Looking for a new gig? Apparently the market is hot for community managers. Even though the job market seems to be pretty soft these days, the demand for community managers doesn't seem to be waning.
According to ReadWriteWeb:
It's a hot job. We only expect it to get hotter. Every smart business now communicates online, with customers, with employees and with the world at large. Skilled specialists in facilitating these conversations are great people to have on staff.Seth Godin also calls it "the #1 job of the future." But, as I've pointed out in some of my talks lately: Community management isn't really new -- it's old as dirt. My grandfather on my mother's side was a Baptist preacher, and much of the work he did with his church in terms of tending to that community is directly applicable to working with a FOSS community or any community. (Granted, there's a lot of difference in the details, but the overall concept applies. Would have been great if my grandfather had blogged about his work, there would have been a lot to learn.)
Of course, "community manager," is a pretty vague job description. The job duties vary widely depending on the type of organization, and the goals of the community in question. But if you want to be a community manager you should probably plan on:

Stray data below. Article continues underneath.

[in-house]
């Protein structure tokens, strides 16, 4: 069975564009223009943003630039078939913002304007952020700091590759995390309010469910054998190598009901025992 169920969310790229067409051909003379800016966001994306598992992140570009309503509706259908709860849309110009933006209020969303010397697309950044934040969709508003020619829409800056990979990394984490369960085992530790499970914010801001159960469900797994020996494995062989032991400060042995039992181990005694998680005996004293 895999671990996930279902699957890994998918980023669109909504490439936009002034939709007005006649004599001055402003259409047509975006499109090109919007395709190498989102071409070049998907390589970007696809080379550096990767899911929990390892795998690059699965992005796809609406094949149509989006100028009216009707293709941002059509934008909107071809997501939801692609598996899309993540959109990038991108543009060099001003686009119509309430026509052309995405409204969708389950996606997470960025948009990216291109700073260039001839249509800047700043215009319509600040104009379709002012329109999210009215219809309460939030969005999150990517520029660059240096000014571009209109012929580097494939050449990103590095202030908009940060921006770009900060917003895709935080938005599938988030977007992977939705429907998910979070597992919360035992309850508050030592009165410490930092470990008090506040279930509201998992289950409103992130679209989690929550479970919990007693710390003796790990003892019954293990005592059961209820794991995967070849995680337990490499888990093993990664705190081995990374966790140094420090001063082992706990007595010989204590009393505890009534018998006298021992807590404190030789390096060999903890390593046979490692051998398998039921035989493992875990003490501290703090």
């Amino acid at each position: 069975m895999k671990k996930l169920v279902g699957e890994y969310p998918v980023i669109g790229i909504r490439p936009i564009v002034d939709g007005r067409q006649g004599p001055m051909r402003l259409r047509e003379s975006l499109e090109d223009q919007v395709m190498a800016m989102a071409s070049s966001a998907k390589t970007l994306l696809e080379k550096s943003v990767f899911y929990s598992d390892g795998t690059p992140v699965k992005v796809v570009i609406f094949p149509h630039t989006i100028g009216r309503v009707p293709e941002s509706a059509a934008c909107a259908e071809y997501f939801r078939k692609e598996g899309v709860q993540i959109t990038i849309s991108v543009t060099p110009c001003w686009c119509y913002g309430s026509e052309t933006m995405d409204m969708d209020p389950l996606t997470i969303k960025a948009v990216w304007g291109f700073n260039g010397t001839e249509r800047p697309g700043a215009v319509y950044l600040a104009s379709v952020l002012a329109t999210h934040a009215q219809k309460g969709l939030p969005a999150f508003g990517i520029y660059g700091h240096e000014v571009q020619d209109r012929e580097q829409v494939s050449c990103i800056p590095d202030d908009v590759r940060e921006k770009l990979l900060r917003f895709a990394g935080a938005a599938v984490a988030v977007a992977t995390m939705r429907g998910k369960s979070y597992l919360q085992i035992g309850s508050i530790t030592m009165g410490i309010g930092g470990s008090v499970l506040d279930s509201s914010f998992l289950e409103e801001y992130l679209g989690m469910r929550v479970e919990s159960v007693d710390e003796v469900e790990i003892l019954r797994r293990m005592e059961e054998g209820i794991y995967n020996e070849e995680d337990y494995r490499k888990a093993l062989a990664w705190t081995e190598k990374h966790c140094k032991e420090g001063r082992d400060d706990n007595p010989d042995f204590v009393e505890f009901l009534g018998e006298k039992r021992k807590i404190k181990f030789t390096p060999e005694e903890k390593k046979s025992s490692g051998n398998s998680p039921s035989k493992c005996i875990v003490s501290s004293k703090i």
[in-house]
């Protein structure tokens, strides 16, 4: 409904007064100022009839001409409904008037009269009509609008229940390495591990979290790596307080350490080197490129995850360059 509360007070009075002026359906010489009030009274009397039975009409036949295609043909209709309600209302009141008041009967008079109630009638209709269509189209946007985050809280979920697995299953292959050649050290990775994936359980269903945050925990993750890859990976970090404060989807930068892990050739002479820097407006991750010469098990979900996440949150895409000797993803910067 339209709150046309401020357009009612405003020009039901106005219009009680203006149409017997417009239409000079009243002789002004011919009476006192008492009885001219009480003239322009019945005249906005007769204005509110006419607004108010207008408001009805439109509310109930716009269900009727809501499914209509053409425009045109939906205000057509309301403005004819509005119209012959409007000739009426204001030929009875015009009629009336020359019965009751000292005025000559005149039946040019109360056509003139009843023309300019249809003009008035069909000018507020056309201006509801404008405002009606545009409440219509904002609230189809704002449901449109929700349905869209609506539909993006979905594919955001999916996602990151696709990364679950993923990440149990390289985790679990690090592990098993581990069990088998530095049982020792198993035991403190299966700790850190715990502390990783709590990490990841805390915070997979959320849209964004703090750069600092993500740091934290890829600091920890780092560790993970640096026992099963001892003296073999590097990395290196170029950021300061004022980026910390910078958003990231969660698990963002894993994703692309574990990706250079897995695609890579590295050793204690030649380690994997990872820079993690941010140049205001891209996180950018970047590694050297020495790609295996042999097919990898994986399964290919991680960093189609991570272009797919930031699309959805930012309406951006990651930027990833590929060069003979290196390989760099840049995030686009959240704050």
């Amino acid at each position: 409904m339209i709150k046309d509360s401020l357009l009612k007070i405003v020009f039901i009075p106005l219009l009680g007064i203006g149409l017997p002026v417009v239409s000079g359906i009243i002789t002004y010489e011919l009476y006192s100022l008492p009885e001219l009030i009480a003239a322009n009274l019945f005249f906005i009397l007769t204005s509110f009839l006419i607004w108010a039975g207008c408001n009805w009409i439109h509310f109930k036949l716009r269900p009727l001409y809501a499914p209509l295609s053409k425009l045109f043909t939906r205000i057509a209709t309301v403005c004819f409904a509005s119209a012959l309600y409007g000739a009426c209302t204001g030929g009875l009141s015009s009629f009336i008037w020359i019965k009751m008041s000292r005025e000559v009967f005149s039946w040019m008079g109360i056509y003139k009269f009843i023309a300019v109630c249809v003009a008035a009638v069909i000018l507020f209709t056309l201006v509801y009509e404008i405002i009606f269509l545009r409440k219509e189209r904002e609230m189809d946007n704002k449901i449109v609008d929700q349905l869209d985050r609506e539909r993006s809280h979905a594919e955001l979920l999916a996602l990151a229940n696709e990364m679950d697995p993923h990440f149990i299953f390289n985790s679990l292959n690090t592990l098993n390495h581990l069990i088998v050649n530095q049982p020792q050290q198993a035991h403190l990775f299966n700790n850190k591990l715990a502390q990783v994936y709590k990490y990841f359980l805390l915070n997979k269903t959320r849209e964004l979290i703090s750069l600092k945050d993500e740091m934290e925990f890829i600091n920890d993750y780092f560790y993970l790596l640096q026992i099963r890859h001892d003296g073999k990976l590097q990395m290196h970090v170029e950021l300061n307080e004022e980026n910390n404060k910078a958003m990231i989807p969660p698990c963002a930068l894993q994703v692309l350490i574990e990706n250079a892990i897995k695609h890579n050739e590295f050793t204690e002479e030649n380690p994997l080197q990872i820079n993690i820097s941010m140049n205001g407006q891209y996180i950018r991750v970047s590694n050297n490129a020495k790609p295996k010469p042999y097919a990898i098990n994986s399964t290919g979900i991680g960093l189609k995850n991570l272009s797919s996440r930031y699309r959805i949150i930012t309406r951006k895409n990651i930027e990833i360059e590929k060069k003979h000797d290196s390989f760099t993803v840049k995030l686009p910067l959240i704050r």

- A lot of time on public communications -- if you're a prolific blogger, comfortable being a public speaker, and enjoy meeting and talking to a lot of people -- you'll thrive. If you don't enjoy those things, community management will probably not be much fun for you.
- A lot of travel -- I spend about 50% of the time on the road. Many community managers I know spend less time, but expect to be away from home quite a bit.
- Consensus building -- the "manager" in the title is deceptive. It doesn't mean you get to bark orders, especially when working with a FOSS community that is largely volunteers.
- Event planning -- if you work in the IT industry, you'll probably be tasked with some level of event planning.
- A wide variety of duties.
- A long work-week. As Stormy Peters pointed out during an excellent talk at SCALE '08, most community managers spend 20% of their time in forums, 20% email, 20% on new features, 20% on presentations, ... until they reach about 200%. Generally speaking, this isn't a job for a clock-watcher. If you don't care about the community you serve, it won't be a good fit.
There's plenty more. Also, it's worth pointing out that many community manager jobs that are open today are new to the companies -- meaning that you'll be creating your job as you go. Be prepared to experiment, see what what works and (more importantly) what doesn't.
Any hotter jobs out there? I'm sure the job-seeking community would love suggestions...